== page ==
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Illuminate the unknown: Evaluation of imputation procedures based on the SAVE Survey

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  • Ziegelmeyer, Michael

    ()
    (Munich Center for the Economics of Aging (MEA))

Abstract

Questions about monetary variables (such as income, wealth or savings) are key components of questionnaires on household finances. However, missing information on such sensitive topics is a well-known phenomenon which can seriously bias any inference based only on complete cases analysis. Many imputation techniques have been developed and implemented in several surveys. Using the German SAVE data, this paper evaluates different techniques for the imputation of monetary variables implementing a simulation study, where a random pattern of missingness is imposed on the observed values of the variables of interest. New estimation techniques are necessary to overcome the upward bias of monetary variables caused by the initially implemented imputation procedure. A Monte-Carlo simulation based on the observed data shows the superiority of the newly implemented smearing estimate to construct the missing data structure. All waves are consistently imputed using the new method.

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Paper provided by Munich Center for the Economics of Aging (MEA) at the Max Planck Institute for Social Law and Social Policy in its series MEA discussion paper series with number 11235.

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Date of creation: 22 Feb 2011
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Handle: RePEc:mea:meawpa:11235

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  1. Essig, Lothar & Winter, Joachim, 2003. "Item nonresponse to financial questions in household surveys: An experimental study of interviewer and mode effects," Sonderforschungsbereich 504 Publications 05-18, Sonderforschungsbereich 504, Universität Mannheim;Sonderforschungsbereich 504, University of Mannheim.
  2. Michael Ziegelmeyer, 2009. "Documentation of the logical imputation using the panel structure of the 2003-2008 German SAVE Survey," MEA discussion paper series 09173, Munich Center for the Economics of Aging (MEA) at the Max Planck Institute for Social Law and Social Policy.
  3. Wasito, Ito & Mirkin, Boris, 2006. "Nearest neighbours in least-squares data imputation algorithms with different missing patterns," Computational Statistics & Data Analysis, Elsevier, vol. 50(4), pages 926-949, February.
  4. Frick, Joachim R. & Grabka, Markus M., 2007. "Item Non-Response and Imputation of Annual Labor Income in Panel Surveys from a Cross-National Perspective," IZA Discussion Papers 3043, Institute for the Study of Labor (IZA).
  5. Willard G. Manning & John Mullahy, 1999. "Estimating Log Models: To Transform or Not to Transform?," NBER Technical Working Papers 0246, National Bureau of Economic Research, Inc.
  6. repec:ese:iserwp:2004-19 is not listed on IDEAS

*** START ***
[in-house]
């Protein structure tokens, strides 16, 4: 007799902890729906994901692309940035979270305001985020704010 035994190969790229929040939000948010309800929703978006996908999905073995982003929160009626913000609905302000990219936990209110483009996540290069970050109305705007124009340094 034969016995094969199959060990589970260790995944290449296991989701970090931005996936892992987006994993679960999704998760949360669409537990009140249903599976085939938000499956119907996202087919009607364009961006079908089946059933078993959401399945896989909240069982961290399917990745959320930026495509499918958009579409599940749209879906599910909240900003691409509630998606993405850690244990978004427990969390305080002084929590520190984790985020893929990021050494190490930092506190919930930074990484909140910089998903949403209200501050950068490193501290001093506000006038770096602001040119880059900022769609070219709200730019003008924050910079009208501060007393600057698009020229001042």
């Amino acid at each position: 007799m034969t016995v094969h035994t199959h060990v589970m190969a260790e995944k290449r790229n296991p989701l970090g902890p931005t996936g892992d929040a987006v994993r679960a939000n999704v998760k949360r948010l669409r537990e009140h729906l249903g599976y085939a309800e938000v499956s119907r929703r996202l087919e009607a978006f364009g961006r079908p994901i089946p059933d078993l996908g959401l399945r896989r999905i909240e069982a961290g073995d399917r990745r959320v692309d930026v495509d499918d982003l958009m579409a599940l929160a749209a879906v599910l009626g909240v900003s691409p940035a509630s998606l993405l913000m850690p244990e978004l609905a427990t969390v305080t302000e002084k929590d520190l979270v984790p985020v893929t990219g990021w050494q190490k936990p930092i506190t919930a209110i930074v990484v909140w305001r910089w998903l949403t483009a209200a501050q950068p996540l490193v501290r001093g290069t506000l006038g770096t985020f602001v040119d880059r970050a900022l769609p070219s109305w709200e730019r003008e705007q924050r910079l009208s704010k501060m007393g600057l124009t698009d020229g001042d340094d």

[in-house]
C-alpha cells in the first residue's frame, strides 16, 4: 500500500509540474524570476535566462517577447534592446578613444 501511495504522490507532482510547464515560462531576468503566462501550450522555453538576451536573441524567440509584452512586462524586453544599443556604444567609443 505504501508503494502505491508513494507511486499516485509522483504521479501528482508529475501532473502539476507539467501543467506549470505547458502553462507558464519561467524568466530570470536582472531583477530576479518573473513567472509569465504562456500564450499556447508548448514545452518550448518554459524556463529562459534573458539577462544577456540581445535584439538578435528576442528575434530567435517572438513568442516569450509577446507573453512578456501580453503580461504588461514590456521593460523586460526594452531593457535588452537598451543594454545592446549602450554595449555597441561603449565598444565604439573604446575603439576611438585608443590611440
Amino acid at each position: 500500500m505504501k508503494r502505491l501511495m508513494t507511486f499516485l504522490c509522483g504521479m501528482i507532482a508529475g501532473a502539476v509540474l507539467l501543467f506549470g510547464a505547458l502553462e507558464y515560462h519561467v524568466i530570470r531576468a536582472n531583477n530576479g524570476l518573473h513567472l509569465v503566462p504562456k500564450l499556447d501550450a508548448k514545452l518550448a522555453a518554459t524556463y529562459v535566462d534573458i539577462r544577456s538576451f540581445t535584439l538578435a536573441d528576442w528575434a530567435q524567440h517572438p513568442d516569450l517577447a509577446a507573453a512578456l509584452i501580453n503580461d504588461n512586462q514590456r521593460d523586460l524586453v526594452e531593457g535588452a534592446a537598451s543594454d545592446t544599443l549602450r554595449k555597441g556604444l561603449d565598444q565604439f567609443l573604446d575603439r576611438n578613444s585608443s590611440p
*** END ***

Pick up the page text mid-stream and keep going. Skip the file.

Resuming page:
7. Mullahy, John, 1998. "Much ado about two: reconsidering retransformation and the two-part model in health econometrics," Journal of Health Economics, Elsevier, vol. 17(3), pages 247-281, June.
  8. Manning, Willard G., 1998. "The logged dependent variable, heteroscedasticity, and the retransformation problem," Journal of Health Economics, Elsevier, vol. 17(3), pages 283-295, June.
  9. Patrick Royston, 2004. "Multiple imputation of missing values," Stata Journal, StataCorp LP, vol. 4(3), pages 227-241, September.
  10. Bello, A. L., 1995. "Imputation techniques in regression analysis: Looking closely at their implementation," Computational Statistics & Data Analysis, Elsevier, vol. 20(1), pages 45-57, July.
  11. John Mullahy, 1998. "Much Ado About Two: Reconsidering Retransformation and the Two-Part Model in Health Economics," NBER Technical Working Papers 0228, National Bureau of Economic Research, Inc.
  12. Daniel Schunk, 2008. "A Markov chain Monte Carlo algorithm for multiple imputation in large surveys," AStA Advances in Statistical Analysis, Springer, vol. 92(1), pages 101-114, February.
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Cited by:
  1. Coppola, Michela & Börsch-Supan, Axel, 2011. "The German SAVE Study: Design, selected results and future developments," Annual Conference 2011 (Frankfurt, Main): The Order of the World Economy - Lessons from the Crisis 48733, Verein für Socialpolitik / German Economic Association.
  2. Bucher-Koenen, Tabea, 2011. "Financial Literacy, Riester Pensions, and Other Private Old Age Provision in Germany," MEA discussion paper series 11250, Munich Center for the Economics of Aging (MEA) at the Max Planck Institute for Social Law and Social Policy.
  3. Michael Ziegelmeyer & Julius Nick, 2013. "Backing out of private pension provision: lessons from Germany," Empirica, Springer, vol. 40(3), pages 505-539, August.
  4. Necker, Sarah & Ziegelmeyer, Michael, 2014. "Household Risk Taking after the Financial Crisis," MEA discussion paper series 14279, Munich Center for the Economics of Aging (MEA) at the Max Planck Institute for Social Law and Social Policy.
  5. Thomas Y. Mathä & Alessandro Porpiglia & Michael Ziegelmeyer, 2012. "The Luxembourg Household Finance and Consumption Survey (LU-HFCS): Introduction and Results," BCL working papers 73, Central Bank of Luxembourg.

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